Journeyman Fire conference


JANUARY 18TH, 19TH, 2OTH, 21ST 2020




We are Journeymen


Based out of West Point, VA, the Journeyman Fire Conference has a focus on tried and true fireground skills. We are dedicated to keeping the blue collar nature of the fire service alive. All proceeds go to the Sons of the Flag, volunteer fire departments in need, and local schools.

Every firefighter should strive to be a journeyman. We all start out as apprentices and are on a road to improving our knowledge base. Good firefighters know there is no mastery of our craft. Firefighting is a perishable skill and we should always be striving to improve our skills.






0800hrs: Keynote: Jeff Johnson

0830hrs: Sam Hittle, Wichita Fire

1230hrs: Lunch

1315hrs: Tim Klett, FDNY

1515hrs: Jared Sergi, Norfolk Fire


0745hrs: Keynote- Ryan “Birdman” Parrott

0830hrs: John Salka, FDNY

1230hrs: Lunch

1315hrs: James Johnson, Vancouver Fire

1515hrs: Dan McMaster, Alexandria Fire


MONDAY JANUARY 20TH   tuesday january 21st  

0800hrs: Keynote- Andrew Zysk 0800hrs: HOT CLASSES BEGIN

0830hrs: Brian Yonkin, Harrisburg Fire 1700hrs: HOT CLASSES END

1030hrs: Ben Schultz, West Palm Beach Fire

1215hrs: Lunch

1315hrs: Dena Ali, Raleigh Fire

1515hrs: Andrew Pristach, Murfreesboro Fire


Firefighter Friendly Thermal Imaging- Sam hittle (wichita fire)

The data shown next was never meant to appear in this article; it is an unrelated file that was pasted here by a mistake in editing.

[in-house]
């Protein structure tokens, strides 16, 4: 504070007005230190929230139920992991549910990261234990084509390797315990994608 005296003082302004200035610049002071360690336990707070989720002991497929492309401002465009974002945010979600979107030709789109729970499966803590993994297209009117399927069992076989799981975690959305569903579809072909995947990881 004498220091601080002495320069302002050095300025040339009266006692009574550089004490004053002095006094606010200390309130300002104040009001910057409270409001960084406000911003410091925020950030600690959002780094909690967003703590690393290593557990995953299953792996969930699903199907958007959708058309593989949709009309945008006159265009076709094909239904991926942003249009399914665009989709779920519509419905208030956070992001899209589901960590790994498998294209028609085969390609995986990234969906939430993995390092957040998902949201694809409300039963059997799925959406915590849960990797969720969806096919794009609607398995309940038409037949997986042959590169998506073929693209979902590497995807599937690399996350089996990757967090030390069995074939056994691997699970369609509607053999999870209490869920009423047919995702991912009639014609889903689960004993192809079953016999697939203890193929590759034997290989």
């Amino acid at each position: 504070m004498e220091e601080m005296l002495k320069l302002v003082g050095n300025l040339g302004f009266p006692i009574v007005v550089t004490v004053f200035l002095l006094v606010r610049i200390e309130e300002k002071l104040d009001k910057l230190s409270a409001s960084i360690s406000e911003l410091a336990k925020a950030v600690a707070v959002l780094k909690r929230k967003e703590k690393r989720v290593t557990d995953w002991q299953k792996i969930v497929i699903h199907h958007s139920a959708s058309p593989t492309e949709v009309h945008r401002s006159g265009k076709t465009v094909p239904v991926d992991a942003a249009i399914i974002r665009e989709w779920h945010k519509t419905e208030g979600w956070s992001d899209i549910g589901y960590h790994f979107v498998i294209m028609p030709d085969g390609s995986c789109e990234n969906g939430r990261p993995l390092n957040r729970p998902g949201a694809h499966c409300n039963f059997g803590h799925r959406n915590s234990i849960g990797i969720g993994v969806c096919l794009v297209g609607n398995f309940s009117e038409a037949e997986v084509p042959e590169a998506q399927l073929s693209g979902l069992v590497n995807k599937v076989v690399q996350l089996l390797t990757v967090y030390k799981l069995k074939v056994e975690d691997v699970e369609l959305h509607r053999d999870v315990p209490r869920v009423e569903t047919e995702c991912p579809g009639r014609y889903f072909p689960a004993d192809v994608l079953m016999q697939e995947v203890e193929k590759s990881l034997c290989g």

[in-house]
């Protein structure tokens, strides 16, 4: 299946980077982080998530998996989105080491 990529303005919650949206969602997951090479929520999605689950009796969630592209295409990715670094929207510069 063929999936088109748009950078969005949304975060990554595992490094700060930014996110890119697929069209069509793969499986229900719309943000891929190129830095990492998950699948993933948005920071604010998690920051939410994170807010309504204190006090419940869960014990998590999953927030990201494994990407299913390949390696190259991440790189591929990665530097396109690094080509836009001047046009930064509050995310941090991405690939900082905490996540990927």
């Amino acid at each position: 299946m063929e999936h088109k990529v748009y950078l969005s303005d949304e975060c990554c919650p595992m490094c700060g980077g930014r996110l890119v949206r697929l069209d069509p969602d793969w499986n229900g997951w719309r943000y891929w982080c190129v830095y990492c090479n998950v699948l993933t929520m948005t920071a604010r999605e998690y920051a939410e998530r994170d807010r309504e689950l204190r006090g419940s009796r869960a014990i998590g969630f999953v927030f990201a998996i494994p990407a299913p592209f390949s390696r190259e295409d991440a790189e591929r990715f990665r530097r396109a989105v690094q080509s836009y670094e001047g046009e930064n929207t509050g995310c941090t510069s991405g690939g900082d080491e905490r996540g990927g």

Thermal imaging is one of the most misunderstood disciplines on the fire ground today. Too often, fire fighters with this tool in hand, approach their tactical objectives believing that the camera will execute the necessary thinking to derive at the critical information needed for success. Regrettably, this is not the case. The camera is only capable of performing interpretations within its inherent confines. The technician is responsible for the critical thinking required to conclude what is truly occurring on the fire ground. It is vital that fire fighters using a camera understand and appreciate both its capabilities and limitations to successfully assess conditions for positive mitigation. The basics, such as white is hot, black is cold, and victim identification will be fast and easy are lies without imager comprehension, training, and drilling. Unfortunately, this is the extent of thermal imager knowledge most of the fire service is operating with today. Through lecture, classroom hands on experiments (students will observe with cameras in hand), and live fire scenarios, this class will demonstrate real world infrared concepts and applications to help students understand and properly interpret feedback from the thermal imager. Hands on experiments include mode transitions, environmental subjectivity, peripheral limitations, thermal interpretation restrictions, proper object analyzation, 1 dimensional conflicts, emitter and contrast variance resolve, temperature accuracy, misinterpretations and unrealistic expectations, and principles of transmission, reflection, and emissivity. Lecture addresses how to apply these concepts to effectively utilize the imager when conducting structural size up, extent of fire conditions, interior size up, suppression, search techniques, pitfalls of exterior search, ventilation, reading smoke from the interior vantage point, overhaul, smells and bells alarms, and hazmat. It is easy to appreciate what the camera can do. To be efficient and successful we must talk about what it can’t do. Only when we recognize the limitations, operate competently with the capabilities, and recognize the camera is there to help us do more and not less at our fires, will we enhance our tactical decisions.